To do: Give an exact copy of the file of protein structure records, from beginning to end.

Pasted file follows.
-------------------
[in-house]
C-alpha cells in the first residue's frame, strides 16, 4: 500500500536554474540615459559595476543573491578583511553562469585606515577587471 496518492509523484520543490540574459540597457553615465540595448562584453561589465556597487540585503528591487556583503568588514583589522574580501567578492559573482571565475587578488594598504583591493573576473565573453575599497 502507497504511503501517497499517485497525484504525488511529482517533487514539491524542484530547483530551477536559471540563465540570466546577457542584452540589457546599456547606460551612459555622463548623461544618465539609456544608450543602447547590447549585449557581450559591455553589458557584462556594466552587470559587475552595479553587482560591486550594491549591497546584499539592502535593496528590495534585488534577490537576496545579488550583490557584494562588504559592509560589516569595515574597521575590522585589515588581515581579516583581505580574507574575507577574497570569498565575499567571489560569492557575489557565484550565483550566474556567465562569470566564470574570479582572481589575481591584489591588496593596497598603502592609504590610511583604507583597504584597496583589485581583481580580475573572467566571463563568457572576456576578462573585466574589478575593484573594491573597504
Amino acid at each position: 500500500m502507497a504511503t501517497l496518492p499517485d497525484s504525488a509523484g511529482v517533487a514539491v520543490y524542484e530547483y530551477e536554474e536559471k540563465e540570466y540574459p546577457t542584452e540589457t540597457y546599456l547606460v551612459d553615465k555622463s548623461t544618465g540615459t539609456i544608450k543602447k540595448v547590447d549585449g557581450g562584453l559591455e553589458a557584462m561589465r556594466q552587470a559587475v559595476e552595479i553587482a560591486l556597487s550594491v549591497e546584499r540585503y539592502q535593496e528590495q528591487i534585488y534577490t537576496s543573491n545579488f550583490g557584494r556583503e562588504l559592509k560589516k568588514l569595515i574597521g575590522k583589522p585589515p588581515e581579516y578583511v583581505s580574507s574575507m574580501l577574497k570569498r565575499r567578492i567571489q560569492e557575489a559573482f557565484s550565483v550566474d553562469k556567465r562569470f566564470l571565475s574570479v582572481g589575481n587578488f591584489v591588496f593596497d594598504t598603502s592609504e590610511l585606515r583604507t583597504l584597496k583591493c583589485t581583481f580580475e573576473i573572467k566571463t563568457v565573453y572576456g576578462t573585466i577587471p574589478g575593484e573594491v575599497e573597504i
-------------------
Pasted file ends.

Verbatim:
[in-house]
C-alpha cells in the first residue's frame, strides 16, 4: 500500500536554474540615459559595476543573491578583511553562469585606515577587471 496518492509523484520543490540574459540597457553615465540595448562584453561589465556597487540585503528591487556583503568588514583589522574580501567578492559573482571565475587578488594598504583591493573576473565573453575599497 502507497504511503501517497499517485497525484504525488511529482517533487514539491524542484530547483530551477536559471540563465540570466546577457542584452540589457546599456547606460551612459555622463548623461544618465539609456544608450543602447547590447549585449557581450559591455553589458557584462556594466552587470559587475552595479553587482560591486550594491549591497546584499539592502535593496528590495534585488534577490537576496545579488550583490557584494562588504559592509560589516569595515574597521575590522585589515588581515581579516583581505580574507574575507577574497570569498565575499567571489560569492557575489557565484550565483550566474556567465562569470566564470574570479582572481589575481591584489591588496593596497598603502592609504590610511583604507583597504584597496583589485581583481580580475573572467566571463563568457572576456576578462573585466574589478575593484573594491573597504
Amino acid at each position: 500500500m502507497a504511503t501517497l496518492p499517485d497525484s504525488a509523484g511529482v517533487a514539491v520543490y524542484e530547483y530551477e536554474e536559471k540563465e540570466y540574459p546577457t542584452e540589457t540597457y546599456l547606460v551612459d553615465k555622463s548623461t544618465g540615459t539609456i544608450k543602447k540595448v547590447d549585449g557581450g562584453l559591455e553589458a557584462m561589465r556594466q552587470a559587475v559595476e552595479i553587482a560591486l556597487s550594491v549591497e546584499r540585503y539592502q535593496e528590495q528591487i534585488y534577490t537576496s543573491n545579488f550583490g557584494r556583503e562588504l559592509k560589516k568588514l569595515i574597521g575590522k583589522p585589515p588581515e581579516y578583511v583581505s580574507s574575507m574580501l577574497k570569498r565575499r567578492i567571489q560569492e557575489a559573482f557565484s550565483v550566474d553562469k556567465r562569470f566564470l571565475s574570479v582572481g589575481n587578488f591584489v591588496f593596497d594598504t598603502s592609504e590610511l585606515r583604507t583597504l584597496k583591493c583589485t581583481f580580475e573576473i573572467k566571463t563568457v565573453y572576456g576578462t573585466i577587471p574589478g575593484e573594491v575599497e573597504i